December 2012

By Glen C. Hansen

For decades, oil and gas producers in California have been engaged in the process of hydraulic fracturing, commonly called “fracking.” That process involves injecting a high pressure stream of water and chemicals deep underground to split rocks and release oil and natural gas. The technique is designed to free oil and natural gas trapped in shale rock. There is a significant amount of such rock in California. For example, the Monterey Shale, which lies under Central California and the southern San Joaquin Valley, could hold up to 15 billion barrels of oil, making it possibly the nation’s largest oil shale formation and almost half of the nation’s total shale oil resources.

Continue Reading As Lawsuits Begin In California Over Oil And Gas “Fracking,” The State Issues “Discussion Draft” Regulations For The Process

By William W. Abbott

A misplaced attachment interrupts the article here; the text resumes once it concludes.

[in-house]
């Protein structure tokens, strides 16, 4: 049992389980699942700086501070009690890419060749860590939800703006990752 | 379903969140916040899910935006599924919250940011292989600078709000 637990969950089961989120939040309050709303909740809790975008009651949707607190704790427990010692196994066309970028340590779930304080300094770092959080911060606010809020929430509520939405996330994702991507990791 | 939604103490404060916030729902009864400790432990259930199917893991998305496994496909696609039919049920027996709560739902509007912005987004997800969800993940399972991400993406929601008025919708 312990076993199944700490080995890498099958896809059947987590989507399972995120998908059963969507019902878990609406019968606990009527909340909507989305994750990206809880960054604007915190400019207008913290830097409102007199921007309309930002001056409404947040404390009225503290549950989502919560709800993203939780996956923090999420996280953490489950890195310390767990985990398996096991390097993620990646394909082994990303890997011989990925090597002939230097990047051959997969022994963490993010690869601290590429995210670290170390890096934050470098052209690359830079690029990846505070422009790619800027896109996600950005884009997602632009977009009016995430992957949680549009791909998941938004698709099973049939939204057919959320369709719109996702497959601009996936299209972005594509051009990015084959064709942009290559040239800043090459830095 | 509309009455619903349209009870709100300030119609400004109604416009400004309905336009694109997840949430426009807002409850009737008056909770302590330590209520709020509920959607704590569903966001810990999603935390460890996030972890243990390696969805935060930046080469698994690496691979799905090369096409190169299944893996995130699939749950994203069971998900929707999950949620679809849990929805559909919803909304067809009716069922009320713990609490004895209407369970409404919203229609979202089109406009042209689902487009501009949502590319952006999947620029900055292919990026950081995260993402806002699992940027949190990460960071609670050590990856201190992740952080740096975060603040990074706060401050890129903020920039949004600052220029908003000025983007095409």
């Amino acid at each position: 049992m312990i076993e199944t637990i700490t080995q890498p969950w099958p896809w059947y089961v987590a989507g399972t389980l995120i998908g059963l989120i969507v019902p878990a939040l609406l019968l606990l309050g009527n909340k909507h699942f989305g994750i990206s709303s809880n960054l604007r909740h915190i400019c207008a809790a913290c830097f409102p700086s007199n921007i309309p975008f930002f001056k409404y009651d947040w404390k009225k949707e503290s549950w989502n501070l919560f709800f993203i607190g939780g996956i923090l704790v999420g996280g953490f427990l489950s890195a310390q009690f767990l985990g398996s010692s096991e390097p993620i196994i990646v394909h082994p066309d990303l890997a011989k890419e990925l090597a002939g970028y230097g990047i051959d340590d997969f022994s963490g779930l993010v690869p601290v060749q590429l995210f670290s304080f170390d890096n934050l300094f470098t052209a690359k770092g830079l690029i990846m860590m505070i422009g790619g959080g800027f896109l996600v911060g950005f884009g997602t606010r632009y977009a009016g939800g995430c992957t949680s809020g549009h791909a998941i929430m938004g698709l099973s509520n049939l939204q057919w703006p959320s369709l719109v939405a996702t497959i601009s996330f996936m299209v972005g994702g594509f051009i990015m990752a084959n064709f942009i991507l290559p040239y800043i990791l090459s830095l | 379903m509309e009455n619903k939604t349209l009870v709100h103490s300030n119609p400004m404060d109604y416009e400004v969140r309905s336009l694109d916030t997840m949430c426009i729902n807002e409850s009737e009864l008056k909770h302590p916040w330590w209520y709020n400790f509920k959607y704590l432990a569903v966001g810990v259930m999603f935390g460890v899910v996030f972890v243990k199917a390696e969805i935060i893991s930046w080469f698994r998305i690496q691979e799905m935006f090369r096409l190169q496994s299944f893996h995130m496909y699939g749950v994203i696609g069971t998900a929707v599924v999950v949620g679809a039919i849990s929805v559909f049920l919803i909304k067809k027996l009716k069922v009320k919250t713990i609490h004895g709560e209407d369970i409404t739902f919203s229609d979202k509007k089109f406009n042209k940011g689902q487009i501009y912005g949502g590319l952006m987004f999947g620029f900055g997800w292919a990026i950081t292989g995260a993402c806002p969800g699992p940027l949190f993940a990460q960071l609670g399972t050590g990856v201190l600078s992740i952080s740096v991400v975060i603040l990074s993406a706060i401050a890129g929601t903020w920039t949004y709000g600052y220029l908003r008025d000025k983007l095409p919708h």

Pacific Palisades Bowl Mobile Estates, LLC v. City of Los Angeles (November 29, 2012, S187243) ___Cal.4th ___. In a 6 to 1 decision, the California Supreme Court concluded that mobilehome park conversions subject to Government Code section 66427.5 of the Subdivision Map Act are also subject to the Coastal Act and Mello Act (the latter for affordable housing in the Coastal zone.) In 1991, the Legislature enacted Government Code section 66427.5. This new code section set forth the particular determinations under the Subdivision Map Act when local government was processing a subdivision map application for conversion of a rental park to an owner occupied park and was intended to narrow the scope of local government inquiry which might otherwise be permitted by the Subdivision Map Act when processing other types of proposed subdivisions. The 1991 legislation included language which stated, in conjunction with local government review of the tentative map, that “The scope of the hearing shall be limited to the issue of compliance with this section.”

Continue Reading Mobilehome Park Conversions Trigger Coastal and Mello Act Compliance Requirements

Calistoga, CA